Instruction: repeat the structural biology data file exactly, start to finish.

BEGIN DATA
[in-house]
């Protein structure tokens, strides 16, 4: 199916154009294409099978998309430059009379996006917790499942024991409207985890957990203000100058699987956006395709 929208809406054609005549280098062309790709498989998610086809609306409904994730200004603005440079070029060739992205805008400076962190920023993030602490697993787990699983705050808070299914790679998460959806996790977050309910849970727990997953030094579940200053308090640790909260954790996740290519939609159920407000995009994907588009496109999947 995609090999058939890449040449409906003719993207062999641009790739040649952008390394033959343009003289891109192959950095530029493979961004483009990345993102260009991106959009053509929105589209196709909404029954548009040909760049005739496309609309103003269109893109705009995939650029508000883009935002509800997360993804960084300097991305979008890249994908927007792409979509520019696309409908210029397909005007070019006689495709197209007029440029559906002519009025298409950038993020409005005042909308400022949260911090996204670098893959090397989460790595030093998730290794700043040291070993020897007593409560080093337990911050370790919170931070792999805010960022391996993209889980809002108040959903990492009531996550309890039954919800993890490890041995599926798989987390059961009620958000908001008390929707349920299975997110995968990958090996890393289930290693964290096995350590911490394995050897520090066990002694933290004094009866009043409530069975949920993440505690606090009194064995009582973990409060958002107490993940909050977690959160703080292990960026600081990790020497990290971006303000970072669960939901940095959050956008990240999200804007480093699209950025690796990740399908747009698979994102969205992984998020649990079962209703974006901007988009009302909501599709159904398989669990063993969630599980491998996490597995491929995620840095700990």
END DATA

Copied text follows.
[in-house]
């Protein structure tokens, strides 16, 4: 199916154009294409099978998309430059009379996006917790499942024991409207985890957990203000100058699987956006395709 929208809406054609005549280098062309790709498989998610086809609306409904994730200004603005440079070029060739992205805008400076962190920023993030602490697993787990699983705050808070299914790679998460959806996790977050309910849970727990997953030094579940200053308090640790909260954790996740290519939609159920407000995009994907588009496109999947 995609090999058939890449040449409906003719993207062999641009790739040649952008390394033959343009003289891109192959950095530029493979961004483009990345993102260009991106959009053509929105589209196709909404029954548009040909760049005739496309609309103003269109893109705009995939650029508000883009935002509800997360993804960084300097991305979008890249994908927007792409979509520019696309409908210029397909005007070019006689495709197209007029440029559906002519009025298409950038993020409005005042909308400022949260911090996204670098893959090397989460790595030093998730290794700043040291070993020897007593409560080093337990911050370790919170931070792999805010960022391996993209889980809002108040959903990492009531996550309890039954919800993890490890041995599926798989987390059961009620958000908001008390929707349920299975997110995968990958090996890393289930290693964290096995350590911490394995050897520090066990002694933290004094009866009043409530069975949920993440505690606090009194064995009582973990409060958002107490993940909050977690959160703080292990960026600081990790020497990290971006303000970072669960939901940095959050956008990240999200804007480093699209950025690796990740399908747009698979994102969205992984998020649990079962209703974006901007988009009302909501599709159904398989669990063993969630599980491998996490597995491929995620840095700990």